By Jim Mahler, President, Community College Council
It’s taken for granted these days that as far as state budget decisions go, Republican legislators are bystanders, while the Democratic supermajority makes the major fiscal decisions.
However, Republican lawmakers and their constituents have new reason to celebrate, as far as California Community Colleges go, if Gov. Brown gets his way and the proposed new community college funding formula becomes law.
The governor’s 2018-19 budget proposes a record-setting increase of nearly a billion dollars in new resources to the community college system. The governor’s proposal also ensures that 67 percent of the community college districts which will benefit the most from these new riches will be districts represented by Republican legislators, while nearly 80 percent of the districts that stand to lose as a result of this new funding formula are districts represented by the supermajority Democrats.
Realizing the negative impact this new funding formula will have on the majority of community colleges, the governor has included a “hold harmless” provision in the new funding formula whereby community colleges will be guaranteed to not fall below their 2017-18 allocation for the next two years. After that? As the woman said just as she fell out of the high-rise window “I don’t see any problem yet.”
The governor wants this new funding formula so badly that he has allocated 54 percent of all new community college funding to fund this “hold harmless” provision. The fact that 54 percent of the community college allocation must be used to “fix” the shortcomings in the proposed funding formula should be telling in and of itself.
The new funding formula was purportedly devised to help those districts that have a higher percentage of at-risk students. But 20 percent of the new funding proposal is based on student “performance” indicators, despite the fact that research shows that performance funding inadvertently hurts students of color and low-income students, and the colleges that serve large numbers of these students.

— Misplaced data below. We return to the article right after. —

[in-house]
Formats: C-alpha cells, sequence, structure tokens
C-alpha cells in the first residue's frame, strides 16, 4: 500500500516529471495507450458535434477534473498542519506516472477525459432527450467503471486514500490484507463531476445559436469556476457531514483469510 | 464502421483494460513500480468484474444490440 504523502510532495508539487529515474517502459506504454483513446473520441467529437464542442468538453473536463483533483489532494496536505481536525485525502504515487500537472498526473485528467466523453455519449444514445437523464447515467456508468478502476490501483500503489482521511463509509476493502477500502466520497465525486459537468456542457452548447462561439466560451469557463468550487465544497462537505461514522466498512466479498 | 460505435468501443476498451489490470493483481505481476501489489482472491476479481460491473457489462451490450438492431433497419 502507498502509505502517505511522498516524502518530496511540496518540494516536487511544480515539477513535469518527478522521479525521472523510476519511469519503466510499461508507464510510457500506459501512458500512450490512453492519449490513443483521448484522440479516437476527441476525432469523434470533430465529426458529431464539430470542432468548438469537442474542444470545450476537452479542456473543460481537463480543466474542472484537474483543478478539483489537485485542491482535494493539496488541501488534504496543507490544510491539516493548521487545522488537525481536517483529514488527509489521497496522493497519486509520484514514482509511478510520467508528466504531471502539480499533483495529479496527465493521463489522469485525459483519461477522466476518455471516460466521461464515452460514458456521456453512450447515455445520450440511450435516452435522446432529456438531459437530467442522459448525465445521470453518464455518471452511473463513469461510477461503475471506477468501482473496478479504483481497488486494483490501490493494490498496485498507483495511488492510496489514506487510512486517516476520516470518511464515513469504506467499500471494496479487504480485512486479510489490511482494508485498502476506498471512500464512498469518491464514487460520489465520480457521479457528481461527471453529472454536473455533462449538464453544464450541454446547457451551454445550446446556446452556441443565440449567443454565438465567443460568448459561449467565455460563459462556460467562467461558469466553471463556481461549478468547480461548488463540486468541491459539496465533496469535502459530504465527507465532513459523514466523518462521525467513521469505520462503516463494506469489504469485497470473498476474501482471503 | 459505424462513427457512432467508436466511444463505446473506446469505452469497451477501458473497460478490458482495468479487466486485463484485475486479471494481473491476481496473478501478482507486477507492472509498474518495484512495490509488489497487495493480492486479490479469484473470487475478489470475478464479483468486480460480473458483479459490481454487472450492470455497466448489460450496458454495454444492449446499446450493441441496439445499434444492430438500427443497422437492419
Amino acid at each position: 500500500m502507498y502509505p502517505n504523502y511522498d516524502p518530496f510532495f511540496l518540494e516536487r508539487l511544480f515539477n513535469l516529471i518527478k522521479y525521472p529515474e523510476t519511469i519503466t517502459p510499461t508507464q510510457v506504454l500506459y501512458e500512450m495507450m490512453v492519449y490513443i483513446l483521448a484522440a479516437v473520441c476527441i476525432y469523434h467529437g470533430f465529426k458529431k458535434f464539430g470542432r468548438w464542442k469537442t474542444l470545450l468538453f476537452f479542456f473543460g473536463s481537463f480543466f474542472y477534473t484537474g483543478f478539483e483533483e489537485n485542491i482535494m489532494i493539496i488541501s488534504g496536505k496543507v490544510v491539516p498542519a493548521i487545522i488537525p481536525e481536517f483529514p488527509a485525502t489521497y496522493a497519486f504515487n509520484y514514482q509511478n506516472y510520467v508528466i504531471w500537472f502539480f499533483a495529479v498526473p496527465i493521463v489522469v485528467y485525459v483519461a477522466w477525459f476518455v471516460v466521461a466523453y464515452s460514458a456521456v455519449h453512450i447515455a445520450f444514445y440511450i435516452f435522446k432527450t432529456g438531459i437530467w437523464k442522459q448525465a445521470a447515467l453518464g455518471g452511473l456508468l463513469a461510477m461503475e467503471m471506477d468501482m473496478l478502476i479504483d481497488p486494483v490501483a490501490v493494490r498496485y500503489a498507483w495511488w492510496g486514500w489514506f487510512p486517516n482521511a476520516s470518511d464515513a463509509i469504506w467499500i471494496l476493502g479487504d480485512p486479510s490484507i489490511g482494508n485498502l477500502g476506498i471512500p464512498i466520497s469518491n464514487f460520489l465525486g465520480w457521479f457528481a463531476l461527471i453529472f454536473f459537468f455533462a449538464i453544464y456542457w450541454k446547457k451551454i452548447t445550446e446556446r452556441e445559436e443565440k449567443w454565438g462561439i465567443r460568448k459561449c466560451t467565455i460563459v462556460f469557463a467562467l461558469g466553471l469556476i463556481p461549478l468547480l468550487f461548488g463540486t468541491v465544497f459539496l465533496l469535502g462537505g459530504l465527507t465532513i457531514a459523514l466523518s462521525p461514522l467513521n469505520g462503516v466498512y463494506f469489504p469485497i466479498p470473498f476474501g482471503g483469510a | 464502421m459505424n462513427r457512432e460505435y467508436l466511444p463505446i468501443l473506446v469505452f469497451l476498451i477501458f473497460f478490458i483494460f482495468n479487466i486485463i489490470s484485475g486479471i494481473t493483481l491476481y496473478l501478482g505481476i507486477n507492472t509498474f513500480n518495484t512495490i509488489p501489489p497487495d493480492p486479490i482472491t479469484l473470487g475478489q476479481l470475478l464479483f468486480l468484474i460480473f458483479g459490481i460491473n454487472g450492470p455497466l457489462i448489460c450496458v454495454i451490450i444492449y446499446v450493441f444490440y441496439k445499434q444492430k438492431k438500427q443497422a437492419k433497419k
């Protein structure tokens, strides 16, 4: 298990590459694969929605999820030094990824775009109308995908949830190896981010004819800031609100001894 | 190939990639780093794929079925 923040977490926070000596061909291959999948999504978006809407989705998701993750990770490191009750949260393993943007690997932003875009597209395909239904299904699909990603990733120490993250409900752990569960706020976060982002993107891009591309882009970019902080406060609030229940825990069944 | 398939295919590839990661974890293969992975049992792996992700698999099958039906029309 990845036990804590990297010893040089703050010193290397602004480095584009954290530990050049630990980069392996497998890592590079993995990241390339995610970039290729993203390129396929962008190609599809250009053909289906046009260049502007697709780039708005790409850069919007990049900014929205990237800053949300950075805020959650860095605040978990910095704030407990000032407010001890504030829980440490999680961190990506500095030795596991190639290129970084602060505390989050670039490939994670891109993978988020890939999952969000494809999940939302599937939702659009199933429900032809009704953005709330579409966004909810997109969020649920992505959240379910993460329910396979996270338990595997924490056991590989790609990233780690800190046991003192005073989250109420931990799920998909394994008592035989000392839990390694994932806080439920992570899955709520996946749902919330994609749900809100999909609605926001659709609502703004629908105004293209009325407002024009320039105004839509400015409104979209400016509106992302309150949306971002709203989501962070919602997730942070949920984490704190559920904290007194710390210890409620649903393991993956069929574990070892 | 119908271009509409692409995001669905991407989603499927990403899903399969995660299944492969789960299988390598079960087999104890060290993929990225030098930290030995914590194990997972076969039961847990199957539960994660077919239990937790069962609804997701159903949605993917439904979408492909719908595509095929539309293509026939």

Several years ago the Legislature adjusted the community college funding formula to ensure all districts received equal revenue per student served. The new funding formula widens the gap between the richest and poorest districts by over 25 percent after just two years. Thus the new funding formula runs 180 degrees counter to the previous intent of the Legislature to ensure all districts are equally, and fairly funded.
The vast majority of students this new formula claims to help, those students most at-risk, are disproportionately found in non-credit programs, yet there is no provision in the new formula to address the needs of non-credit college students.
The proposed funding formula also strips the Legislature of its authority to set the statewide funding formula because it recognizes that the proposed formula will have unintended consequences and will need to be fixed in short order, likely multiple times.
This new proposed funding formula has been widely criticized by stakeholder constituent groups as having been created with little or no input, and being hastily constructed in just a few weeks time without the benefit of reliable simulations that would show the true long-term effect this new funding formula will have on the students it promises to serve.
The California Community College system is the largest system of higher education in the nation, serving roughly one-quarter of the nation’s community college students, which equates to over 2 million students. These students deserve better than this.
Students and districts would be better served by following the Assembly Budget Committee’s recommendation to study this matter in much greater detail, including input from all system stakeholders, and report back to the Legislature next year.
Otherwise, if this hastily conceived new formula becomes law, the governor’s legacy will be one of the greatest transfers of wealth from Democratic to Republican constituents in the history of the State. As the El Camino Community College president recently called it: “The worst experiment in public higher education California has ever seen.”
The governor’s proposal is not just bad politics for Democrats,
it’s bad policy for our colleges and our students.
Jim Mahler is president of the Community College Council of the California Federation of Teachers.